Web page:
Breaking the Chain of Infection

Thinking in terms of interrupting transmission of infectious agents in everyday situations is known as 
Breaking the Chain of Infection. 

This term uses a metaphor to create a visual interpretation; each link depends on the last and the next, in order to continue. Break one link and there is no longer a connection. An example might be:

The 1st link is the Infectious Agent or pathogen, let’s use MRSA 

The 2nd link is the Reservoir or house the pathogen lives in. In this case it’s living in the nares (nose) of a nurse but not causing any clinical signs of infection  

The 3rd link is the Portal of Exit, or the path the pathogen takes out of the reservoir (the nurse rubs her nose, now the pathogen is on her hands)

The 4th link is the Mode of Transmission or the way the pathogen is passed. This can be direct, indirect, ingesting or inhaling. In this case the Mode of Transmission is direct, because the nurse rubs her nose, the MRSA is on her hands and she then touches the patient’s skin

The 5th link is the new host, her patient

The 6th link is the portal of entry. The nurse does not take time to wash her hands and transmits the MRSA to her patient’s skin while taking her blood pressure.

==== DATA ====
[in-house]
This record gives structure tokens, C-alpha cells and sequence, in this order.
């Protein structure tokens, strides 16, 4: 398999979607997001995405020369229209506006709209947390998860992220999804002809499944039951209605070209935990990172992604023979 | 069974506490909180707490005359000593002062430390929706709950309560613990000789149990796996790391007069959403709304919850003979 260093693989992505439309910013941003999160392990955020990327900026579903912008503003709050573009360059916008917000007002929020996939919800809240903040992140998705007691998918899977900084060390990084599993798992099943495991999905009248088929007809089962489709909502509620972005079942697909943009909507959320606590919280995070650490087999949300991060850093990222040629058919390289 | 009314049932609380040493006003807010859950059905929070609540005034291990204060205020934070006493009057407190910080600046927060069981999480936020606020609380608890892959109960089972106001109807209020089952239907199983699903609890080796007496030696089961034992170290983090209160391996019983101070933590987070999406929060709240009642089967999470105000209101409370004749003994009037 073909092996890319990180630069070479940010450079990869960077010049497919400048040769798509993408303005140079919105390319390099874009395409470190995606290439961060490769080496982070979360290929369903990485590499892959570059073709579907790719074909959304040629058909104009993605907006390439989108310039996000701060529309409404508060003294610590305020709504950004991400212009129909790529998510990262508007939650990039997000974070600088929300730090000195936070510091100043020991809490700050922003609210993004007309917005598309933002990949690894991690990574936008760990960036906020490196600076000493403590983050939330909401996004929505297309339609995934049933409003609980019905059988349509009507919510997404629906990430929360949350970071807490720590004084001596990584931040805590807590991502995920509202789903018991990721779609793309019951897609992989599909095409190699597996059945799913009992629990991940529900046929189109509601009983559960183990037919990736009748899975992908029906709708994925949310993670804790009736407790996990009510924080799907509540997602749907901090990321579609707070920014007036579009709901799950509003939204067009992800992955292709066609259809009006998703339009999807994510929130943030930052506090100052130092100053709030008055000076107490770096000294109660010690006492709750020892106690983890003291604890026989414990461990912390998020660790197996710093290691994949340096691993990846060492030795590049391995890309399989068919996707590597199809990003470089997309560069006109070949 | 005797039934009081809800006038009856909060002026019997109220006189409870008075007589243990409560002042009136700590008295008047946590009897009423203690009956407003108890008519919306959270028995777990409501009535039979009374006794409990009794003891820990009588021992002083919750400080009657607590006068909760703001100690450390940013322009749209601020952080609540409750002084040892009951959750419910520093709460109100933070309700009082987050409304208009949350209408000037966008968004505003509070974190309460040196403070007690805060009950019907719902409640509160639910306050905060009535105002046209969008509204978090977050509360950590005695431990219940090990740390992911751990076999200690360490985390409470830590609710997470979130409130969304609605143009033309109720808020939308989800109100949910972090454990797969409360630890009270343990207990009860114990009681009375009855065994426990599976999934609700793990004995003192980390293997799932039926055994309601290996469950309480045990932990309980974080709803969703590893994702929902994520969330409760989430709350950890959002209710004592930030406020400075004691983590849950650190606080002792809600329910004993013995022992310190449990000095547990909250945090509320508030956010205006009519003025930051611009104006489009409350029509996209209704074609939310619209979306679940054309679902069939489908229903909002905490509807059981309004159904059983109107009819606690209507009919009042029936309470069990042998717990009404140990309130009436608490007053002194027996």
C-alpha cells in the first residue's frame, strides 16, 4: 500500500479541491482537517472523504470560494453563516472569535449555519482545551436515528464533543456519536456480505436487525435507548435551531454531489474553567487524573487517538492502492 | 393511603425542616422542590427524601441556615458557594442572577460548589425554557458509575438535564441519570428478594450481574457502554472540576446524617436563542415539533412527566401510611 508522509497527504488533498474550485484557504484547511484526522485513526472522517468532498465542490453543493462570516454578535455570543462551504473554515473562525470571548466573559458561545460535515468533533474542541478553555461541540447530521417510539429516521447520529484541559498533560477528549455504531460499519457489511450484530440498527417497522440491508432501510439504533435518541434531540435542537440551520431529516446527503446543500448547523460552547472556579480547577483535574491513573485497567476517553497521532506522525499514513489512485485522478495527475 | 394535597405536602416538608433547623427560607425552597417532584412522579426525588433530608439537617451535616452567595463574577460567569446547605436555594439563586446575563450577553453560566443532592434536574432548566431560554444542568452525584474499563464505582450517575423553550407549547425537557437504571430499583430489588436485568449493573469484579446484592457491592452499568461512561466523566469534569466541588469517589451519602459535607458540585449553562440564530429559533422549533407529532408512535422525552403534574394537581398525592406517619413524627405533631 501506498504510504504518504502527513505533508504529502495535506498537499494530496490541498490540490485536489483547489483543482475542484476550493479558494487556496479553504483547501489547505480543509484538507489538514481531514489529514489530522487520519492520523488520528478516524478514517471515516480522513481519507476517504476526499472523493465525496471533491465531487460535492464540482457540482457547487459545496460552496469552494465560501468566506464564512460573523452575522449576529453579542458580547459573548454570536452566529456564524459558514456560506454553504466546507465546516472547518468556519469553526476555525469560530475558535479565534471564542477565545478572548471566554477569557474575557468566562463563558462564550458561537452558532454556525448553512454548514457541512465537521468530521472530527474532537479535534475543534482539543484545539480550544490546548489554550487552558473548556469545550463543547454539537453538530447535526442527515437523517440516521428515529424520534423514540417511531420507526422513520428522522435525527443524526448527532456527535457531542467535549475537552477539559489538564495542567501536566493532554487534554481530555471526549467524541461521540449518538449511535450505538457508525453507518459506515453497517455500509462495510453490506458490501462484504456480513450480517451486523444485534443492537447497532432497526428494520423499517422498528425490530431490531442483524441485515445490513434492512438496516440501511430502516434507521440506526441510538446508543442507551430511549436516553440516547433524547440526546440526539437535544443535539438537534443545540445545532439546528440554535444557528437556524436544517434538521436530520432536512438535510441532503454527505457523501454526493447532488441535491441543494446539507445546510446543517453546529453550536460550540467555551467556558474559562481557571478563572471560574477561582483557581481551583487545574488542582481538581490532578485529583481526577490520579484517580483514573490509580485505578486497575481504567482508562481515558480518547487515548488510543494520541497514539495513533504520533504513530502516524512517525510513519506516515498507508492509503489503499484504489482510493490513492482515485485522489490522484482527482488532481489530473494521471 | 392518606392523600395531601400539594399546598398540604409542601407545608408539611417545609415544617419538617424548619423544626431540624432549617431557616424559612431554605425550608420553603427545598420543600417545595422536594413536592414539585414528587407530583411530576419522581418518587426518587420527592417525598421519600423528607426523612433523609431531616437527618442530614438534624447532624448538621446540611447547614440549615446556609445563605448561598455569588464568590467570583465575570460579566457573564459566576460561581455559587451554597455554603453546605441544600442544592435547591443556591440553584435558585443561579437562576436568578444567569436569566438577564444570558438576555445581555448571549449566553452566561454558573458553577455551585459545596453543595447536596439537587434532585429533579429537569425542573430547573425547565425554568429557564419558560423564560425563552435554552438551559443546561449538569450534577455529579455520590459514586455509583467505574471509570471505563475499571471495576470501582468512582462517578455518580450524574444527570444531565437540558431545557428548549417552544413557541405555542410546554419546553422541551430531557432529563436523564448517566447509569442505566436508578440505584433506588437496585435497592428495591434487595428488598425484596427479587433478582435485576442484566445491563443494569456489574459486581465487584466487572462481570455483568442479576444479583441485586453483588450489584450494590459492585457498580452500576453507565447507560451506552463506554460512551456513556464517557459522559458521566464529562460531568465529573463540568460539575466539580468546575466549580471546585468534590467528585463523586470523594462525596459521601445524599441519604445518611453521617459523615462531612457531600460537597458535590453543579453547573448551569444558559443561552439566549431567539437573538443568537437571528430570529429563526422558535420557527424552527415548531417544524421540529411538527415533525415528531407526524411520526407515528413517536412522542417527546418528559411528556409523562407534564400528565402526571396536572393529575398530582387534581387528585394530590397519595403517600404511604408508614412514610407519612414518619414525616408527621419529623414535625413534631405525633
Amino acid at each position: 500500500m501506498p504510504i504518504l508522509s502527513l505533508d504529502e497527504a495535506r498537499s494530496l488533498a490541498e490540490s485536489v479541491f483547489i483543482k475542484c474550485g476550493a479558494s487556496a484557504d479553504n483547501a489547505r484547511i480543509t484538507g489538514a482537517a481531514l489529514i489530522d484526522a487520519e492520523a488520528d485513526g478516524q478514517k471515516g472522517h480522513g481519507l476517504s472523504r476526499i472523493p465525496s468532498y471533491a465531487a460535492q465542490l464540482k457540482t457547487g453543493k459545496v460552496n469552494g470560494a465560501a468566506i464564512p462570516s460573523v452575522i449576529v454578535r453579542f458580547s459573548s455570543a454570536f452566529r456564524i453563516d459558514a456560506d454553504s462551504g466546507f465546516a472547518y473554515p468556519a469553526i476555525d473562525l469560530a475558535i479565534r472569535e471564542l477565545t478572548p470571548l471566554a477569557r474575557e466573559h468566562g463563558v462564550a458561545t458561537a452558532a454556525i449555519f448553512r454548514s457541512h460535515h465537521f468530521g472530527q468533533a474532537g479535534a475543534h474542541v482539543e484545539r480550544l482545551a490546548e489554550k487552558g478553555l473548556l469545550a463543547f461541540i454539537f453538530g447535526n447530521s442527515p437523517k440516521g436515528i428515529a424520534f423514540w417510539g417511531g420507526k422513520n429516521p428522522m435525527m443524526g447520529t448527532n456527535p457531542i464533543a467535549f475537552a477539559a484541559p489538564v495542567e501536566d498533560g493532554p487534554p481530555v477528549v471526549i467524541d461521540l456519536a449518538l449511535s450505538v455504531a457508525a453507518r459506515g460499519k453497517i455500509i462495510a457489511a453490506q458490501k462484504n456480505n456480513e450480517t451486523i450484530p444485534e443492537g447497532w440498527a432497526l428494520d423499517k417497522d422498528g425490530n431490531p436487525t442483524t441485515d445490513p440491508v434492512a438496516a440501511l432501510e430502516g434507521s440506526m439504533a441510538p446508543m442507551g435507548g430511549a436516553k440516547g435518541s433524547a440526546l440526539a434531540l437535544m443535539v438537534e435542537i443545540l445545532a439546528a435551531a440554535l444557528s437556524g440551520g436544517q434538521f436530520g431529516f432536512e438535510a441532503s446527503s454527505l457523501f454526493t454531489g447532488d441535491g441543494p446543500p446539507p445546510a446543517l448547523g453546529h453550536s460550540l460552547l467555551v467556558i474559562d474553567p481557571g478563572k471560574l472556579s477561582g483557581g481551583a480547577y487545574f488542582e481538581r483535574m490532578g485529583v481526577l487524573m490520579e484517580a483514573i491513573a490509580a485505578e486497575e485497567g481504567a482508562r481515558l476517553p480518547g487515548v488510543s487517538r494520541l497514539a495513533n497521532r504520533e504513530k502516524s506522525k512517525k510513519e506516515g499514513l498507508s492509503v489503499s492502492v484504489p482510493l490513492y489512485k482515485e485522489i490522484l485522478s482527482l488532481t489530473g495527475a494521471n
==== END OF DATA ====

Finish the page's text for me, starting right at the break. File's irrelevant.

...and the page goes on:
The patient is a susceptible host because her immune status is impaired by her chronic medical conditions and diabetes. Her arm itches, she scratches it, the MRSA she picked up from the nurse is carried directly into her open skin (portal of entry) and she develops an MRSA wound infection.

In reviewing the situation, we see one of the links could have been broken at any time, to prevent this infection. The only barrier needed was simple, effective hand washing or the use of an alcohol sanitizer, which could have prevented transmission at every link. 

Here is a good link to a visual interpretation of Breaking the Chain of Infection: Break-the-Chain-of-Infection

Courtesy of APIC.ORG